|By Mark Belko, Pittsburgh
Post-GazetteMcClatchy-Tribune Regional News
March 04, 2012--Last year, guests voted the Fairmont Pittsburgh as the top hotel in the line in North America in terms of customer satisfaction. But the ones who might truly be thankful for the luxury hotel's arrival Downtown could be its competitors.
When the Fairmont opened its doors here two years ago, it brought not only its famous name but also a level of luxury and accompanying room charges previously unseen in the Pittsburgh market.
That, in turn, has helped to drive up rates at all hotels Downtown.
"All of the hotels never want another hotel to be built because the increase in inventory hurts everyone -- but the Fairmont might be the exception to that," said Tim Zugger, president of the Greater Pittsburgh Hotel Association.
Mr. Zugger said the Fairmont is "a class of hotel Pittsburgh hasn't had" and its rates -- which range from $219 to $399 a night for a standard room during the first week in March -- have served to increase hotel rates in the city as a whole.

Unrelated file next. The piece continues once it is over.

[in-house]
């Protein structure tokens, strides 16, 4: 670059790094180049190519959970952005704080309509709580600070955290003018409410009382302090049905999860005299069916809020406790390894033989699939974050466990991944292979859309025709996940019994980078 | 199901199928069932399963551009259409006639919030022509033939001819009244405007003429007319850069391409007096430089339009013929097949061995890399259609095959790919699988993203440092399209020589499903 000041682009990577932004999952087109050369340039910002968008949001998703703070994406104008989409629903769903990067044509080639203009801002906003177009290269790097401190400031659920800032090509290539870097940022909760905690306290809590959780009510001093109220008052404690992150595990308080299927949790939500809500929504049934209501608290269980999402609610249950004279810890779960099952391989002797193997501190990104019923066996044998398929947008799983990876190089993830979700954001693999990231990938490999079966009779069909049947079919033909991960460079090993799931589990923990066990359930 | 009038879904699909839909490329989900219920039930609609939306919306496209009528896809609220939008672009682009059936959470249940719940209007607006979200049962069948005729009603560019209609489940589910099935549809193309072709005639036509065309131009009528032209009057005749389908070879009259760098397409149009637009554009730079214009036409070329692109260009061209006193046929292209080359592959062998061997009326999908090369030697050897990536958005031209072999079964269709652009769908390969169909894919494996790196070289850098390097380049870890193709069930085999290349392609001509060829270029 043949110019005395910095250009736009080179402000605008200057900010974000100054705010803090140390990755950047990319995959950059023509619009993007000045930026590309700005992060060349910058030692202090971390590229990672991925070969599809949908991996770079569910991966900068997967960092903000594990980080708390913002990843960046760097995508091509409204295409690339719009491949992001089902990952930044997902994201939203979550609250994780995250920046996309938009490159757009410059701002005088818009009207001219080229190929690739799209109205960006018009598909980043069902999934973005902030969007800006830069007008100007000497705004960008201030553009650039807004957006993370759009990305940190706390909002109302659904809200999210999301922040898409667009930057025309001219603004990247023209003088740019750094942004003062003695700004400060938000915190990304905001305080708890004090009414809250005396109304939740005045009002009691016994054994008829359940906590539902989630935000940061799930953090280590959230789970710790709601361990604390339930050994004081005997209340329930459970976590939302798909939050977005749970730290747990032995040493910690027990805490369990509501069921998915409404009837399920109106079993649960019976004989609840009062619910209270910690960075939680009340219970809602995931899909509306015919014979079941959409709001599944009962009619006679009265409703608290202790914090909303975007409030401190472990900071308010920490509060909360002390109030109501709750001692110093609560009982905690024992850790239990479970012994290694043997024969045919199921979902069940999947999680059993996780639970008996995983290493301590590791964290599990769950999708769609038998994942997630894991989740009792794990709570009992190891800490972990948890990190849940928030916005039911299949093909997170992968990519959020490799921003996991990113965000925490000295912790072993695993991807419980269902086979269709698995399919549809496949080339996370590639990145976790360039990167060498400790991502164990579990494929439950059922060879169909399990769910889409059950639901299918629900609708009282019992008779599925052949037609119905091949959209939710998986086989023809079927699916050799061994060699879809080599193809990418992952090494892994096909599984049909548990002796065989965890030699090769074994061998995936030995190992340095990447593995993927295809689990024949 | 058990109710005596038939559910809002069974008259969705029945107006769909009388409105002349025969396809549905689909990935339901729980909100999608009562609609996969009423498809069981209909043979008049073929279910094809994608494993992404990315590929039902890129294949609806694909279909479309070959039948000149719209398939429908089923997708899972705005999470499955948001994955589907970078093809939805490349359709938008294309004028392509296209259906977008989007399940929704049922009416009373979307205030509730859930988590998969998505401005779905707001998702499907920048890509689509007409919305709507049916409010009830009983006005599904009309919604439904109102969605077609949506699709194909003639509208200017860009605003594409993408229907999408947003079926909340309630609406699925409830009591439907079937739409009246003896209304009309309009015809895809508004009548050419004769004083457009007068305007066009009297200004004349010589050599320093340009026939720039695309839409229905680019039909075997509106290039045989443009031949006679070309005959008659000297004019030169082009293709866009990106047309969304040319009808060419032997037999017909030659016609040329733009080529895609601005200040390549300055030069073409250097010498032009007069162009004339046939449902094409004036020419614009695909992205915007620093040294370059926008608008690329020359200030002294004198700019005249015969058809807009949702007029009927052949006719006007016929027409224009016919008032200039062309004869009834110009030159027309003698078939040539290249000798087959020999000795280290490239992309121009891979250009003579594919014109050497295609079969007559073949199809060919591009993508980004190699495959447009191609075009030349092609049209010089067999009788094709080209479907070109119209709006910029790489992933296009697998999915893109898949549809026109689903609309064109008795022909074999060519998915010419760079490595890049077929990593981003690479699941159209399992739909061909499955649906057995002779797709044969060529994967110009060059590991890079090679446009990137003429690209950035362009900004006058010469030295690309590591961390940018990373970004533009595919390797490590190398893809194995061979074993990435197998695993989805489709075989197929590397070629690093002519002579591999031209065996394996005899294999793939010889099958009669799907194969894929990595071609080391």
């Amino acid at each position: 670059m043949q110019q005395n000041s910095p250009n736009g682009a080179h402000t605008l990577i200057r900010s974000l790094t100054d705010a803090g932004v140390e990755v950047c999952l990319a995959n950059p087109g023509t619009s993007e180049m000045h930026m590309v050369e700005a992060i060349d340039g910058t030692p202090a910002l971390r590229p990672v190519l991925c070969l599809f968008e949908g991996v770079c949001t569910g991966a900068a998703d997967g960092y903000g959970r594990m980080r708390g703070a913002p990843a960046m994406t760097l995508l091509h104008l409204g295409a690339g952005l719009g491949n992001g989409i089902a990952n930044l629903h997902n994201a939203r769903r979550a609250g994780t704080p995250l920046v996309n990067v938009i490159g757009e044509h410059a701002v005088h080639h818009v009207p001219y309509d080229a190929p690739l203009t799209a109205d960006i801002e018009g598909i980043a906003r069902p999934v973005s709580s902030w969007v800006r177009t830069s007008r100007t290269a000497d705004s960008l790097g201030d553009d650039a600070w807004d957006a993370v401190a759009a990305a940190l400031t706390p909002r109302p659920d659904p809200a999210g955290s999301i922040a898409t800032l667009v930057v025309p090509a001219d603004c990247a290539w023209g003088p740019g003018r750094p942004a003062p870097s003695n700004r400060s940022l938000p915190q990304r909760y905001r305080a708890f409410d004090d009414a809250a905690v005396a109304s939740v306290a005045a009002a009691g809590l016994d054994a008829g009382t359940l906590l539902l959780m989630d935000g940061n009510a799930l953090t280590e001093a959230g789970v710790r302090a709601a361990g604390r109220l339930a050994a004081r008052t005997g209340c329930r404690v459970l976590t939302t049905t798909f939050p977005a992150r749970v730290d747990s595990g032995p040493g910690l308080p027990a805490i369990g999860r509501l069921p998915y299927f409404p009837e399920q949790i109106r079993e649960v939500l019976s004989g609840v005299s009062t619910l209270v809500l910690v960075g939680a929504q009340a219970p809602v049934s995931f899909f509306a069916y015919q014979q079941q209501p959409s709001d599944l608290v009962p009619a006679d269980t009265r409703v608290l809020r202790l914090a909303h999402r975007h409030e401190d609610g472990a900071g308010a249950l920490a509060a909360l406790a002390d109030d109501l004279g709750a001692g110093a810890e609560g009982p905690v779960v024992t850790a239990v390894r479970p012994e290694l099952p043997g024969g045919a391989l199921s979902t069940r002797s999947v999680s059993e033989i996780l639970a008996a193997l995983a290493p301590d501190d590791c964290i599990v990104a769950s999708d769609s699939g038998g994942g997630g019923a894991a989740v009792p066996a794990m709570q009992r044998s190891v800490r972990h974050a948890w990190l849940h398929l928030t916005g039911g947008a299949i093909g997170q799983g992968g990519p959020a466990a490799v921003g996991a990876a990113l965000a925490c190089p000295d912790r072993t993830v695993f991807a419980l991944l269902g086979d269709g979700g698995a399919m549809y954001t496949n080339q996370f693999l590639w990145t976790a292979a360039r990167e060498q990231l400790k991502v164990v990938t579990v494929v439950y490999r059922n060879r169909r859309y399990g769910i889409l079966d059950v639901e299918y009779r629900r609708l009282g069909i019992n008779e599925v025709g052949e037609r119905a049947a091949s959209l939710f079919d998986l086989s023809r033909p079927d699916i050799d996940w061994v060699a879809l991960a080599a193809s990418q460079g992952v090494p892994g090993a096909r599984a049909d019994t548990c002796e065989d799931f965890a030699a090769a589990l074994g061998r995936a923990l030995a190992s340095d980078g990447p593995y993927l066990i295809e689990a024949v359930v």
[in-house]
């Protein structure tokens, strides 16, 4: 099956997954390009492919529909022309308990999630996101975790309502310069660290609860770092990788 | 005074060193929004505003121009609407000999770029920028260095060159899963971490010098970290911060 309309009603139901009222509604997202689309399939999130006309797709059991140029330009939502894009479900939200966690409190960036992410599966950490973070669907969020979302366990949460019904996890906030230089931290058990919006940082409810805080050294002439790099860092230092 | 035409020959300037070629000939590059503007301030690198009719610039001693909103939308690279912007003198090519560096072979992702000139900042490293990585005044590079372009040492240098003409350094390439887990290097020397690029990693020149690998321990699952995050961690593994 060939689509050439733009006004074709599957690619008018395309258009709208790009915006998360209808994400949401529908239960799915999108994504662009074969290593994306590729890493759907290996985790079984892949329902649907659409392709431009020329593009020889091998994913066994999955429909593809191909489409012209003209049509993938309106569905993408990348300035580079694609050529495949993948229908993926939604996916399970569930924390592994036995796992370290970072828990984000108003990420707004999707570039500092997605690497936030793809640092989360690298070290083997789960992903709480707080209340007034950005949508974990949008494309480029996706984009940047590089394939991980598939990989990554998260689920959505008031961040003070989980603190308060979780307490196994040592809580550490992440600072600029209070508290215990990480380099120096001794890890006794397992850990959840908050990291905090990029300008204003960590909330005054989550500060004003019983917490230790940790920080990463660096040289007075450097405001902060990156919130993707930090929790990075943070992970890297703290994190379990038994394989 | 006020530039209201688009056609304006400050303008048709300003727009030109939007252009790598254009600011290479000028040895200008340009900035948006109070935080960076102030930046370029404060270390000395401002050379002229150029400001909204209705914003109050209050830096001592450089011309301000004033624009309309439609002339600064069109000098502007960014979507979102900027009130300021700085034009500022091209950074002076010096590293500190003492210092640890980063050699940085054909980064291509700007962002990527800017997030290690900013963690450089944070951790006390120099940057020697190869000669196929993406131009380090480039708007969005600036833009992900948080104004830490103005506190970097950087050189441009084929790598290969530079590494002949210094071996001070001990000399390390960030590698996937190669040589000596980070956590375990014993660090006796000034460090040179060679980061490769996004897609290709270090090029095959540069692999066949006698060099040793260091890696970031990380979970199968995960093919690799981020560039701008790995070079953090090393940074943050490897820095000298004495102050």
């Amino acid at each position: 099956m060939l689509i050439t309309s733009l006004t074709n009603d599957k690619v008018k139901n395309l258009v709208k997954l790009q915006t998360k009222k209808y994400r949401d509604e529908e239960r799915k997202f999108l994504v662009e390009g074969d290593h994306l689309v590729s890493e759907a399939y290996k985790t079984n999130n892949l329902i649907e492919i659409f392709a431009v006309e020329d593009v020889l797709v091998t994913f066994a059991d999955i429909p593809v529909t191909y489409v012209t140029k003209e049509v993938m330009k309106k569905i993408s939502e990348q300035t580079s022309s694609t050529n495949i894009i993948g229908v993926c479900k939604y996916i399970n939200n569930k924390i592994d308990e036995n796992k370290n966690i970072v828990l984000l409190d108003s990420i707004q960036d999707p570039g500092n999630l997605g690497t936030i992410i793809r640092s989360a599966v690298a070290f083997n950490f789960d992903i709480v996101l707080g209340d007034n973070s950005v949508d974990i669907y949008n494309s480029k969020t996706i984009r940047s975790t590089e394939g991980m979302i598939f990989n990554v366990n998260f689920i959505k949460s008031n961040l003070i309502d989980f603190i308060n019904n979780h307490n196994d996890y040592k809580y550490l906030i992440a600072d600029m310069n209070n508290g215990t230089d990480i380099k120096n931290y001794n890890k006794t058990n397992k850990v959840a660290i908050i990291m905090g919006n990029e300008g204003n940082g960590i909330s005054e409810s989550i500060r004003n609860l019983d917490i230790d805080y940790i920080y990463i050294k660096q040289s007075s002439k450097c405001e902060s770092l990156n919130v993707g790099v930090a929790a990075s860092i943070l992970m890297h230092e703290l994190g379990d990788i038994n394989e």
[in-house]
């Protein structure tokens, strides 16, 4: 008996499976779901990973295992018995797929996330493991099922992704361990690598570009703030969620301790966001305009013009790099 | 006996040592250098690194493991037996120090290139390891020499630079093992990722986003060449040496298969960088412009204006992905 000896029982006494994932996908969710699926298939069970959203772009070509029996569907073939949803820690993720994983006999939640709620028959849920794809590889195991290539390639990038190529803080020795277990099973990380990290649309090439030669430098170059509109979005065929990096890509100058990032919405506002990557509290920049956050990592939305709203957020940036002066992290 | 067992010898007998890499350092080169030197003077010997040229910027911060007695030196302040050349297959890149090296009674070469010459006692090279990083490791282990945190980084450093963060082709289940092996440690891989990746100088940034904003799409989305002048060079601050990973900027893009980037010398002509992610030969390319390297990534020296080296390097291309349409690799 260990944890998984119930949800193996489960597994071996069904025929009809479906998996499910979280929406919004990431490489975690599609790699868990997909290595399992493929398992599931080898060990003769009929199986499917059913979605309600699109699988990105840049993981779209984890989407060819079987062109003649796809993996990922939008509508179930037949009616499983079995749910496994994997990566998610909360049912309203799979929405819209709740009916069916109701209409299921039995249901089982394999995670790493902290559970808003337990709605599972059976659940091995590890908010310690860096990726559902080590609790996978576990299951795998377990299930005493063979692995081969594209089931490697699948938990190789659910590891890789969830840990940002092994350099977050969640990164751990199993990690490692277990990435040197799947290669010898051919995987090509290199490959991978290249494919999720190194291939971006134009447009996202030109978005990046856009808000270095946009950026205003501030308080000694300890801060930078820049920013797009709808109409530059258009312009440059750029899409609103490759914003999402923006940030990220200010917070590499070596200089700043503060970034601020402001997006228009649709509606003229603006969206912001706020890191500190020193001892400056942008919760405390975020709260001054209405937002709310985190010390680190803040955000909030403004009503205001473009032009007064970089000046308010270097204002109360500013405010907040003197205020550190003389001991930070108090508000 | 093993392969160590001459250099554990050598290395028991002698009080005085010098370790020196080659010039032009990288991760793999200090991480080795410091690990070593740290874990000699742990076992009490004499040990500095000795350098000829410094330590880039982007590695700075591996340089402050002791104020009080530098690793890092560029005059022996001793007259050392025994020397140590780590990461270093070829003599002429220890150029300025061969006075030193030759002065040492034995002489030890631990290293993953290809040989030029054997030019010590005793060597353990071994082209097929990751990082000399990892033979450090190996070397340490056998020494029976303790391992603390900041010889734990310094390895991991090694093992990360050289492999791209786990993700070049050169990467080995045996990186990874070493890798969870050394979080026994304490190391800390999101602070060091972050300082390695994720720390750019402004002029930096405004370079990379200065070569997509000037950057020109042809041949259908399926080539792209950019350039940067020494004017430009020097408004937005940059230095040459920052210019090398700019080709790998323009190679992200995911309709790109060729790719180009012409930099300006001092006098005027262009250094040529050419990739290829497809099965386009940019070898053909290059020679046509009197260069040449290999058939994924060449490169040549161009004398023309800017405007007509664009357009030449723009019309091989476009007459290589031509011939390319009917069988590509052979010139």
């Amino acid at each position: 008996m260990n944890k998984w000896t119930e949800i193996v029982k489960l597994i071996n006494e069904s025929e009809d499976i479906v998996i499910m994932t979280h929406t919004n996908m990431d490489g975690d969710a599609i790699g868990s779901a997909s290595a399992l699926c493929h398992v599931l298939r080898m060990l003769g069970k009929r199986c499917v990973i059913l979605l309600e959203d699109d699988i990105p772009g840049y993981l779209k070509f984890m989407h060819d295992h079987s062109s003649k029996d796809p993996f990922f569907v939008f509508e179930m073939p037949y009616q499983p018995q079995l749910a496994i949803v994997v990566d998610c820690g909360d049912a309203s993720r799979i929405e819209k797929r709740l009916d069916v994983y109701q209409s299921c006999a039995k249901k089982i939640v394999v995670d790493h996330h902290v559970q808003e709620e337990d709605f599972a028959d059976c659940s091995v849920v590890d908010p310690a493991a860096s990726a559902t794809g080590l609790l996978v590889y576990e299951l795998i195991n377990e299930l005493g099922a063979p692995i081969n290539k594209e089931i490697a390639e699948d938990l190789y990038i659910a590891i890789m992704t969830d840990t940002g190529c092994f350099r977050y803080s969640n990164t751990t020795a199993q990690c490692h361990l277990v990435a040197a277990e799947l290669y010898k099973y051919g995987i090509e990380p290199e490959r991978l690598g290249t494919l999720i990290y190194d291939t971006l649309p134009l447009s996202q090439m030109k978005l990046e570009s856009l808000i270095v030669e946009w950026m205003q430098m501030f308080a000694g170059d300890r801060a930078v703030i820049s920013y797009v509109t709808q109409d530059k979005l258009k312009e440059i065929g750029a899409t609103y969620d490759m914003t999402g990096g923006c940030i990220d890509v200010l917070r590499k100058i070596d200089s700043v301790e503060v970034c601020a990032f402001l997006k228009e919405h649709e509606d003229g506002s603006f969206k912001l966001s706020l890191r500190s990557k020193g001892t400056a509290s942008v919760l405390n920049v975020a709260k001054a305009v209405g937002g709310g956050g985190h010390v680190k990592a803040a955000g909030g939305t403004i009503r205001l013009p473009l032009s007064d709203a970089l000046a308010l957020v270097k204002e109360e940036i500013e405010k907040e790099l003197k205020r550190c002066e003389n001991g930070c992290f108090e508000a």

"Overall, it's been positive for Pittsburgh," he said.
The impact is evident when comparing room charges Downtown before the 185-room Fairmont arrived and those since it opened in March 2010.
In 2009, the average room rate for hotels in the Golden Triangle and north and east of the city was $111, according to Smith Travel Research. By the end of 2010, that had jumped to $119. Last year it rose to $123.
"I think what [the Fairmont's] done is that it's allowed other hotels to increase their room rate. It's lifted the ceiling on what other hotels can charge," said Mark Popovich, senior managing director of the Pittsburgh office of Holliday Fenoglio Fowler LP, a commercial real estate brokerage.